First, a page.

All-star Cast Elevates Film Version of “The Prom”

Ryan Murphy is known for being busy, but when he saw the musical “The Prom” on Broadway in January 2019, he knew he wanted to add it to his schedule by making a film version. It didn’t take long before he had a heavyweight cast in place to tell the story of a teenage girl who wants to take her girlfriend to her high school prom.

If the story sounds familiar, it should be for Atlanta audiences. “The Prom” had its world premiere as a musical at the Alliance Theatre in 2016 before moving to Broadway in 2018 and being nominated for six Tony Awards.

With a screenplay by Chad Beguelin and Bob Martin and music by Matthew Sklar (all adapted from their earlier stage work),”The Prom” stars Meryl Streep and James Corden as Dee Dee Allen and Barry Glickman, two actors who have just opened in a Broadway flop. With prompting by fellow performers Angie Dickinson (Nicole Kidman) and Trent Oliver (Andrew Rannells), the four decide to take up a cause to enhance their likability. When they find out about Emma Nolan (Jo Ellen Pellman) — whose high school shut down the prom because she wanted to bring her girlfriend — they realize coming to her rescue will be a great public relations move to boost their careers.

Others in the cast include Ariana DeBose as Alyssa Greene, Emma’s secret girlfriend, Kerry Washington as Alyssa’s mother and the head of the PTA, and Keegan-Michael Key as the school’s principal. Murphy and the cast took part in a press conference a few weeks ago to discuss the new musical.

“The heroine is from Indiana, and I’m from Indiana and was not able to attend prom,” Murphy said of the film. “It became a very personal thing for me, and I thought [the show] had so much joy. It was about something [important], but it was just fun. I had dinner with the producer and told him I wanted to make it. I loved how this made me feel. It was very old fashioned.”

Pellman, also from the Midwest, came out in high school and also personally related to the story. She counts herself lucky for having such a high-profile project as her film debut. “Being able to tell this story with this cast is literally a dream come true,” she said. “Every day on set was the best day of my life, learning from these people who I have been looking up to for so long.”

DeBose is familiar to Atlanta audiences, featured in the Alliance’s “Bring it On.” A Tony Award nominee for “Summer: The Donna Summer Musical,” she will be seen as Anita in Steven Spielberg’s version of “West Side Story” next year.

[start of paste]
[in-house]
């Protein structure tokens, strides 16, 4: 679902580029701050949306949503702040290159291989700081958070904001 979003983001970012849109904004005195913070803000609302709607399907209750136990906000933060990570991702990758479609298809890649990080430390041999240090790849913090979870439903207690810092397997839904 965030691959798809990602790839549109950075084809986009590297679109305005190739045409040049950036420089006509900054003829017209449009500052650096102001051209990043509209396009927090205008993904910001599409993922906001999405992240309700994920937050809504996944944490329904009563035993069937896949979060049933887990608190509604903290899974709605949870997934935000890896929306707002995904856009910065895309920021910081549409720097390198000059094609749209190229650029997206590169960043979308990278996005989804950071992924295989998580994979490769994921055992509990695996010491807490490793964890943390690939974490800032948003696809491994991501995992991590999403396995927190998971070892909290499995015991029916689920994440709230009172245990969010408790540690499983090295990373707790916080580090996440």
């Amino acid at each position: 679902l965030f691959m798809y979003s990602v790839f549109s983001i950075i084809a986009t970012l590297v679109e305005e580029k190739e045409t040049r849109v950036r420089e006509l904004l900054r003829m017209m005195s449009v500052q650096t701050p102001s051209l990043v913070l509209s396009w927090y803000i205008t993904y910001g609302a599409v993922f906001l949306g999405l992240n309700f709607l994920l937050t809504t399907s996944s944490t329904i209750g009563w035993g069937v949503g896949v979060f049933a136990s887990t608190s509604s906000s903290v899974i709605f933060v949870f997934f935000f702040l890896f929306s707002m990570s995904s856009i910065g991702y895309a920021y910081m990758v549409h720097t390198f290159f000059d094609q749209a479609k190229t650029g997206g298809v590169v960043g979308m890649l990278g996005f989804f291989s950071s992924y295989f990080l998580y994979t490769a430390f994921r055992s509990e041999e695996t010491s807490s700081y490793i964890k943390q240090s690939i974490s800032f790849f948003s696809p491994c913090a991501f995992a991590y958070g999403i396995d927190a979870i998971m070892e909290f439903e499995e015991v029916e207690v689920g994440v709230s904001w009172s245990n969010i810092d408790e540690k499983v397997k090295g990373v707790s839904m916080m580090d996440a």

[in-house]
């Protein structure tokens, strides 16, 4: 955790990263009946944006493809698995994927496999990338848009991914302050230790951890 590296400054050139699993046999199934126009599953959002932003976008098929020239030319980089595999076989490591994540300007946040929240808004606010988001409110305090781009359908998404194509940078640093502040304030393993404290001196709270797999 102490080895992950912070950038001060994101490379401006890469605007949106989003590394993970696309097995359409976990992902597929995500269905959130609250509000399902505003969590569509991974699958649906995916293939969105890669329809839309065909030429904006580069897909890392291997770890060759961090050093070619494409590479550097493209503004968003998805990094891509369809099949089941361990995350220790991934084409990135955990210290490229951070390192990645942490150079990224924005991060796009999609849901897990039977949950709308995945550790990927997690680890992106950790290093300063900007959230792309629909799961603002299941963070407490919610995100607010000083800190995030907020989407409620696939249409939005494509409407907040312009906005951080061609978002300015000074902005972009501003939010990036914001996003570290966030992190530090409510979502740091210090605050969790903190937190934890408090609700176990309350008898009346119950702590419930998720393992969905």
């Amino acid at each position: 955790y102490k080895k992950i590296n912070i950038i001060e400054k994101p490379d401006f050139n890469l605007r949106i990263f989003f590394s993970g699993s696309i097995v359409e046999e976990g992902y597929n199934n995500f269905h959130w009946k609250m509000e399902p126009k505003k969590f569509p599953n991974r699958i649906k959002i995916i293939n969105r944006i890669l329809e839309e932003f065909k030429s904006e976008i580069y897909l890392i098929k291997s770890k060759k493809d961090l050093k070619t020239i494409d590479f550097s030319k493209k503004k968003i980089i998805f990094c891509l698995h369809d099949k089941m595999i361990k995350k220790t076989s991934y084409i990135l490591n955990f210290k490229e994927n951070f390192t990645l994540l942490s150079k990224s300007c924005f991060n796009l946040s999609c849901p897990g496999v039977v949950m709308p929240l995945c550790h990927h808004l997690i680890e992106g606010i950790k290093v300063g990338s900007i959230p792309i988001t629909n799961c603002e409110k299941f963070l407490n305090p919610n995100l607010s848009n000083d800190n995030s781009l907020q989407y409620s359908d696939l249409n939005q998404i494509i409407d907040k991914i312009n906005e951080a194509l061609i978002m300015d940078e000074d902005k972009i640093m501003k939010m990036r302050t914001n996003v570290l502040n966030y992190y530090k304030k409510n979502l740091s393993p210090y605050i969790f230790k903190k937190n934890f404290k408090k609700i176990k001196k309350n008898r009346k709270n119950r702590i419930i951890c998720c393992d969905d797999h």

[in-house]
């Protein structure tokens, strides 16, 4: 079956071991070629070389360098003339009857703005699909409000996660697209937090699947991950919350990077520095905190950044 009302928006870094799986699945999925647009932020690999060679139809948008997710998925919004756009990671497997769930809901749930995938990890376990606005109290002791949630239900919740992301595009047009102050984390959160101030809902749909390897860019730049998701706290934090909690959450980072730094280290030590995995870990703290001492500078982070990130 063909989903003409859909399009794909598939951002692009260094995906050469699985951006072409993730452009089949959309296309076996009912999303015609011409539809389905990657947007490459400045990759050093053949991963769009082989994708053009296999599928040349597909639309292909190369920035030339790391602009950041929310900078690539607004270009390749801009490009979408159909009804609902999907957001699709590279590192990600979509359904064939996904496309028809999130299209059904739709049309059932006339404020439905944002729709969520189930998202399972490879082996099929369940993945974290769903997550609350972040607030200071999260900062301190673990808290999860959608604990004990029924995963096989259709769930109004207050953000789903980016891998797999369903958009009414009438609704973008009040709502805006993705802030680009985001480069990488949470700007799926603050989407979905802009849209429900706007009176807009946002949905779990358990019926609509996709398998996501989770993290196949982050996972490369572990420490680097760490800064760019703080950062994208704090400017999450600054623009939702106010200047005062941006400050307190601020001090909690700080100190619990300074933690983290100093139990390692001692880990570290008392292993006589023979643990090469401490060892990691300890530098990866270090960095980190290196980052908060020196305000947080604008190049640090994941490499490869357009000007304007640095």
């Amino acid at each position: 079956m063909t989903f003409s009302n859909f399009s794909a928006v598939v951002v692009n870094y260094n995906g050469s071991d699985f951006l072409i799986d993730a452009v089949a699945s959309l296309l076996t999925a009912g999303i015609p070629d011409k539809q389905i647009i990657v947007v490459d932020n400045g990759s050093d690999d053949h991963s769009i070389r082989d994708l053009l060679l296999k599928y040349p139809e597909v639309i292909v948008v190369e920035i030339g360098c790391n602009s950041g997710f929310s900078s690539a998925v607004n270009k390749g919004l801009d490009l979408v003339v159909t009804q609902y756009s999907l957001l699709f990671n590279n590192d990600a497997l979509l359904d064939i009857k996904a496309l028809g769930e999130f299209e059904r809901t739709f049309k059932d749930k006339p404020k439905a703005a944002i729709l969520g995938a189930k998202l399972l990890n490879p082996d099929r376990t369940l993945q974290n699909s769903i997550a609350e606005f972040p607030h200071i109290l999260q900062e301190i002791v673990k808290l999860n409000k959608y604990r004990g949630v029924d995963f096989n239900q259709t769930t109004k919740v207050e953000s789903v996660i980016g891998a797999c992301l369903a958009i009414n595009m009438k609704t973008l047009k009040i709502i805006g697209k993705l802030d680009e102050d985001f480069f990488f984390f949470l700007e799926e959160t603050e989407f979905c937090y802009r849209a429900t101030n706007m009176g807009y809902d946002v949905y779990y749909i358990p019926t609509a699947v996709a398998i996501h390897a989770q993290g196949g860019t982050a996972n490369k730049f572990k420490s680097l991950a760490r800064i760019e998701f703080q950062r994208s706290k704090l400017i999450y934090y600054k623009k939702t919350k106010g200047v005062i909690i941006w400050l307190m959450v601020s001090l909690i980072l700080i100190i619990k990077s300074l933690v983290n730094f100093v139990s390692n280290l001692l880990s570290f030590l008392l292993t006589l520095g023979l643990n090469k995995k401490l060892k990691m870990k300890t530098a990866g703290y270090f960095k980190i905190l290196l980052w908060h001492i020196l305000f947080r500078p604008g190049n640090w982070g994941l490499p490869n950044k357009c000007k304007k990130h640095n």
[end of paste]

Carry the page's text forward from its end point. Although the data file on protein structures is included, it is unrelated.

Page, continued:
What she loves most about the musical and the subsequent film version is its representation of two young women in love. She noticed many young girls, especially young girls of color, in the audience the times she saw the work on stage. “I know how important it is to see yourself on screen. [Seeing this play] was the first time I had seen anything like my experience on the Broadway stage.”

The film production was shut down earlier this year because of COVID-19, but Murphy was able to resume filming this summer and renewed his priority to get it in front of audiences before Christmas.

The cast had to go through something of a boot camp before filming began. “We trained as much as we could,” Murphy said. “There is usually not a lot of rehearsal when you’re doing film or television, but we built it in.”

Streep had not seen the musical before Murphy suggested she see it. “I noticed the leading lady did not do a lot of dancing,” she recalls. “I was very encouraged, but all hell broke loose when I got to Los Angeles and they laid out for me what it was. It was a lot of dancing. I got in shape. It was hard work but really really fun.”

Washington, who admits she enjoyed playing the almost-villainous Mrs. Greene, believes that culture and work such as this can educate and spark change. “There is talk about how as a culture we have to heal now. I told a friend, ‘I think for a lot of people where they sit in the dark and have transformative thoughts is in movie theaters or [the] living room.’ When we watch these stories, they inform us of who we are as a society. We get a chance to see these stories and see myself or see who I don’t want to be. This is a very powerful story of acceptance and the power to create community where you need it.

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“The Prom” debuts in area theaters and on Netflix Dec. 11